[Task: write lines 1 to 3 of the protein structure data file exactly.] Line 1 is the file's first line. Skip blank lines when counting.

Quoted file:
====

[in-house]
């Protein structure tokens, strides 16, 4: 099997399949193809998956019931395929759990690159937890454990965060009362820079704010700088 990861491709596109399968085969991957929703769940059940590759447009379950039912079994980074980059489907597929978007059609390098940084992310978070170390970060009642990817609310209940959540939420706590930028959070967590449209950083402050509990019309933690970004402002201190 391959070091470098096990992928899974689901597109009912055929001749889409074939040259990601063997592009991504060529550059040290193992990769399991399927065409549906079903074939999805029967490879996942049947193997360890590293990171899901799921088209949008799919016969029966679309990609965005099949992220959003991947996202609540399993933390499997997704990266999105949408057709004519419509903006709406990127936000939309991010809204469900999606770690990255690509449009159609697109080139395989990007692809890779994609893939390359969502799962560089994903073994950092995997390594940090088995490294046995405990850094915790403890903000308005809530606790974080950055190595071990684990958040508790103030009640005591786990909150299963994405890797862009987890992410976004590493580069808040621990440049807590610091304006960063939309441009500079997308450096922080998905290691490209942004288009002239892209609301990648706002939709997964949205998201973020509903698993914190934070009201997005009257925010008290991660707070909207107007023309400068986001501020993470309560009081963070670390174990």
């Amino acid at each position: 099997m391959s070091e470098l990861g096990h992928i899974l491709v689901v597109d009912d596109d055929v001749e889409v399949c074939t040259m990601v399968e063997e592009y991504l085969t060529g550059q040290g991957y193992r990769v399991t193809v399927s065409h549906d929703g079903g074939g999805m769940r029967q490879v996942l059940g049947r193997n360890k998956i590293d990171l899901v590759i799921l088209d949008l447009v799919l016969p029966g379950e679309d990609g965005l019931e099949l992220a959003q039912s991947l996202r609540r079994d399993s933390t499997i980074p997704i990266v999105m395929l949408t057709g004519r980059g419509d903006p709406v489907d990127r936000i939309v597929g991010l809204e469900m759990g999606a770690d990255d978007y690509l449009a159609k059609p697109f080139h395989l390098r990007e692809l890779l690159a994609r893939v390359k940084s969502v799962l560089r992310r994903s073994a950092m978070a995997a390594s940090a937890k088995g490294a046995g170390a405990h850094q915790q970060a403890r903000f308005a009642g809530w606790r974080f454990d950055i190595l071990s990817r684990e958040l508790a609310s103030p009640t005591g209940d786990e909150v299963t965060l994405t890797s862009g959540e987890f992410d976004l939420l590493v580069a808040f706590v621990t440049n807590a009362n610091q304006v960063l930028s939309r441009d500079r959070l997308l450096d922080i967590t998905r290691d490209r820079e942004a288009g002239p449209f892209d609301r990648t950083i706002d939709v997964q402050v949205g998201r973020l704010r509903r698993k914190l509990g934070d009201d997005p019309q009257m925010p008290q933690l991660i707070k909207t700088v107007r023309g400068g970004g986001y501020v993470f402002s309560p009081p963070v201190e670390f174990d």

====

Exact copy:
[in-house]
């Protein structure tokens, strides 16, 4: 099997399949193809998956019931395929759990690159937890454990965060009362820079704010700088 990861491709596109399968085969991957929703769940059940590759447009379950039912079994980074980059489907597929978007059609390098940084992310978070170390970060009642990817609310209940959540939420706590930028959070967590449209950083402050509990019309933690970004402002201190 391959070091470098096990992928899974689901597109009912055929001749889409074939040259990601063997592009991504060529550059040290193992990769399991399927065409549906079903074939999805029967490879996942049947193997360890590293990171899901799921088209949008799919016969029966679309990609965005099949992220959003991947996202609540399993933390499997997704990266999105949408057709004519419509903006709406990127936000939309991010809204469900999606770690990255690509449009159609697109080139395989990007692809890779994609893939390359969502799962560089994903073994950092995997390594940090088995490294046995405990850094915790403890903000308005809530606790974080950055190595071990684990958040508790103030009640005591786990909150299963994405890797862009987890992410976004590493580069808040621990440049807590610091304006960063939309441009500079997308450096922080998905290691490209942004288009002239892209609301990648706002939709997964949205998201973020509903698993914190934070009201997005009257925010008290991660707070909207107007023309400068986001501020993470309560009081963070670390174990």
């Amino acid at each position: 099997m391959s070091e470098l990861g096990h992928i899974l491709v689901v597109d009912d596109d055929v001749e889409v399949c074939t040259m990601v399968e063997e592009y991504l085969t060529g550059q040290g991957y193992r990769v399991t193809v399927s065409h549906d929703g079903g074939g999805m769940r029967q490879v996942l059940g049947r193997n360890k998956i590293d990171l899901v590759i799921l088209d949008l447009v799919l016969p029966g379950e679309d990609g965005l019931e099949l992220a959003q039912s991947l996202r609540r079994d399993s933390t499997i980074p997704i990266v999105m395929l949408t057709g004519r980059g419509d903006p709406v489907d990127r936000i939309v597929g991010l809204e469900m759990g999606a770690d990255d978007y690509l449009a159609k059609p697109f080139h395989l390098r990007e692809l890779l690159a994609r893939v390359k940084s969502v799962l560089r992310r994903s073994a950092m978070a995997a390594s940090a937890k088995g490294a046995g170390a405990h850094q915790q970060a403890r903000f308005a009642g809530w606790r974080f454990d950055i190595l071990s990817r684990e958040l508790a609310s103030p009640t005591g209940d786990e909150v299963t965060l994405t890797s862009g959540e987890f992410d976004l939420l590493v580069a808040f706590v621990t440049n807590a009362n610091q304006v960063l930028s939309r441009d500079r959070l997308l450096d922080i967590t998905r290691d490209r820079e942004a288009g002239p449209f892209d609301r990648t950083i706002d939709v997964q402050v949205g998201r973020l704010r509903r698993k914190l509990g934070d009201d997005p019309q009257m925010p008290q933690l991660i707070k909207t700088v107007r023309g400068g970004g986001y501020v993470f402002s309560p009081p963070v201190e670390f174990d």